New Design of Combustion Head
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Q ATISFACTORY turbulence, elimi6%3 nation of shock waves, and improved cooling, are the advantages claimed for a combustion chamber for petrol engines shown in patent No. 590,006, by M. Julien, Toulouse, France.
The drawing shows an air-cooled engine embodying the new head, but this is by way of example only. The combustion chamber is hemispherical, although the section appears otherwise owing to the presence of the valves, The chamber is less in diameter than the cylinder, thus leaving a shoulder, which gives a " squish " effect at top dead centre. The effect may be increased by providing a small boss on the piston crown which enters the combustion space.
A feature of the design is that the stroke is shorter than normal, being less than the bore. The valves are of conventional pattern, but their springs are of the torsion-rod type and take the place of the more ordinary rocker pivot-pins.
AUTOMATIC CHOKE CONTROL FOR CARBURETTERS
PA.A CAR BURETTER fitted with a thermo-responsive choke control is shown in patent No. 589,637 by Bendix Aviation Corp., South Bend, Indiana, U.S.A. The device is claimed to pro
vide the correct starting richness down to temperatures as low as minus 25 degrees.
The main operating member is a thermally responsive device (1) attached to the exhaust. This opens or closes the choke for all normal temperatures, but is restrained in respect of the closed position by a stop (2). The position of this stop is determined by a qtiadrant (3), which is in turn governed by a thermal strip (4); this is shown in the position corresponding to an excessively low temperature, in which it gives the maximum closure of the choke butterfly valve.
The valve itself is pivoted out of centre, so that, when the engine starts, the inrush of air tends to open it. This might result in too sudden an opening, and, to prevent this, another thermal A38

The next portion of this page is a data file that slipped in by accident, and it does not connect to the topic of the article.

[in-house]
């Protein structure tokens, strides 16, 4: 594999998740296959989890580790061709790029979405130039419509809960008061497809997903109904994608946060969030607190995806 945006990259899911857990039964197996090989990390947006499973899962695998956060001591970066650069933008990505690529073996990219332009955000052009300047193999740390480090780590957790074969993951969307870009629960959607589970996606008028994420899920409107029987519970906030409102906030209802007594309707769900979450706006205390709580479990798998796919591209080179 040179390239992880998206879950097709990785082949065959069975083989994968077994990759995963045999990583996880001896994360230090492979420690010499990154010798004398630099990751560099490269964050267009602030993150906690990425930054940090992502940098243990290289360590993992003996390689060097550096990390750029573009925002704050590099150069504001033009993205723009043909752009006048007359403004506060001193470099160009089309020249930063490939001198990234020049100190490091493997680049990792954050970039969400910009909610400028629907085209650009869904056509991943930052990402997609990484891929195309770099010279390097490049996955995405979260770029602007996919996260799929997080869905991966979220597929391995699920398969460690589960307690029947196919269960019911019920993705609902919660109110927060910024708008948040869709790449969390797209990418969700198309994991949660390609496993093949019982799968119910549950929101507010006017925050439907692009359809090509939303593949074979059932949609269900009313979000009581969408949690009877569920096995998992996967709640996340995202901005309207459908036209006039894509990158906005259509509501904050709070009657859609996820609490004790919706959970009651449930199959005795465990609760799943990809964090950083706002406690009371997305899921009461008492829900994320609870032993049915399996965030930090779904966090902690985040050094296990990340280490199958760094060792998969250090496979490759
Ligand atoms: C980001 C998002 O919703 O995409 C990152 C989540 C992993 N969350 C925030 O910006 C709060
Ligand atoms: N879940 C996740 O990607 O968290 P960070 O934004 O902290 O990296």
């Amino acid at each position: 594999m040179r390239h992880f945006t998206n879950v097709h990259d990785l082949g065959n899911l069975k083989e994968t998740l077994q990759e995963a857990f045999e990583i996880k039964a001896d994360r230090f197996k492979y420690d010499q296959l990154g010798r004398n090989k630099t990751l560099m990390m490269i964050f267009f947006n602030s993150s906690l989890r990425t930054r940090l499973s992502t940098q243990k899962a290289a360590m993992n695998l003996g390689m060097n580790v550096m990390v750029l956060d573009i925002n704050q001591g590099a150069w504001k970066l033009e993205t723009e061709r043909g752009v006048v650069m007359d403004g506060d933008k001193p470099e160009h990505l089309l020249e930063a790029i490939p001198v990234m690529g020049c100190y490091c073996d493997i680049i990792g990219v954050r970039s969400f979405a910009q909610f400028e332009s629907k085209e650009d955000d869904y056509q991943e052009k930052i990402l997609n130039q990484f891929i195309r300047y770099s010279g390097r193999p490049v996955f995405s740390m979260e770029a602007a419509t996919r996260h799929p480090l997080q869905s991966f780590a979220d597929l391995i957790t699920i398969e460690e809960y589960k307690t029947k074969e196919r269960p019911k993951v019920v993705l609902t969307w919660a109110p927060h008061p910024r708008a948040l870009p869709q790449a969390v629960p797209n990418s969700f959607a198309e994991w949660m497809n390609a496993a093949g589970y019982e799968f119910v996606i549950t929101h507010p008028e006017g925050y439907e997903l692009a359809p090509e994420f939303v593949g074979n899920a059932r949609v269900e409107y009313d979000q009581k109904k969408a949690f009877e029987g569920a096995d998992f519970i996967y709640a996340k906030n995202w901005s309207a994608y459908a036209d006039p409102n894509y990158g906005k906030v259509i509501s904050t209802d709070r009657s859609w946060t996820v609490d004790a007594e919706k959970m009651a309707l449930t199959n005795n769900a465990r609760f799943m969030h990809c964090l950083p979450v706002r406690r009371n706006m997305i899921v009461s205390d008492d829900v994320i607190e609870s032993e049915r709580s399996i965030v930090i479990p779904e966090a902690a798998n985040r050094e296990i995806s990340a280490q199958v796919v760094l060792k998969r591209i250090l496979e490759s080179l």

strip (5) arrests the movement until the temperature has risen enough to clear it from the quadrant (6).
SOLUTION FOR REMOVING CARBON DEPOSIT
rARBON deposit such as is formed in
internal-combustion engines is a complex mixture, consisting of insoluble pitch, silica particles (probably road dust) and resinous matter derived from the engine oil. Lead compounds from anti-detonants may also be present. A solution claimed to dissolve this mixture forms the subject of patent No. 590,123, from S. Lunt and N. Drey, 13, 5th Avenue, Bridlington, Yorks.
Observation has shown that if the resinous matter can be dissolved, the rest of the mixture will fall away easily. To this end, it is proposed to use a mixture of naphthenic acid, naphthalene, cresol, caustic soda and sodium metasilicate. This mixture, when sprayed on the deposit, acts as an emulsifier, and loosens the carbon so that it can be washed off by a water jet. In spite of the presence of strong alkali, its concentration is kept just below that which will attack light alloys.
PROGRESS IN TORQUECONVERTER DESIGN FROM the Bendix Aviation Corporation, South Bend, Indiana, U.S.A., come, in patent No. 590,157, details of an improved type of torque-converter.
The gear comprises an input shaft which drives the vaned impeller (1) whilst the output shaft is driven by the outer vaned member (2), with which are incorporated other vaned members (3 and 4). Included also in the fluid circuit is a pair of reaction blade-rings (5). These are so shaped that a high rate of fluid flow over them tends to reverse the direction of running with respect to the main turbine.
In normal operation, the gear remains in the state, shown, that is, capable of giving a speed reduction withincreased torque. As the speed rises, however, the point is reached when the reaction vanes reverse; when this happens, they lock ball-ended toggles (6) which, by their a'ngular movement, retract the vanes bodily to the left, withdrawing them from the fluid path into chamber 7. The result is to alter the flow so that the gear then drives at a 1-to-1 ratio. An increase in the transmitted torque above a certain value reverses the process, and brings the vanes back into the operative position.
A PISTON WRIITNHGUSNSPLIT TOP
I MPROVEMENTS in pistons and their rings form the subject of patent No. 589,708, which comes from Specialloid, Ltd., C. Russell, and E. Graham, all of Friem Park, London, N.12.
Several types are described, one of which is shown in the drawing. In this case, the top rings (1) are endless and are cast or forged into the light-alloy piston during manufacture. The rings are made from a high-nickel iron containing 36-50 per cent, of nickel_ This type of alloy, better known as Invar, has a coefficient of expansion so low that it may be disregarded.
When the pistonis cold, the rings stand slightly proud, but as the piston expands they will eventually approach the flush condition. A small space, not shown, would be left at the back of the rings to allow fat this expansion. The piston may also be fitted with a set of conventional split ringsat the bottom of the skirt, as shown at 2.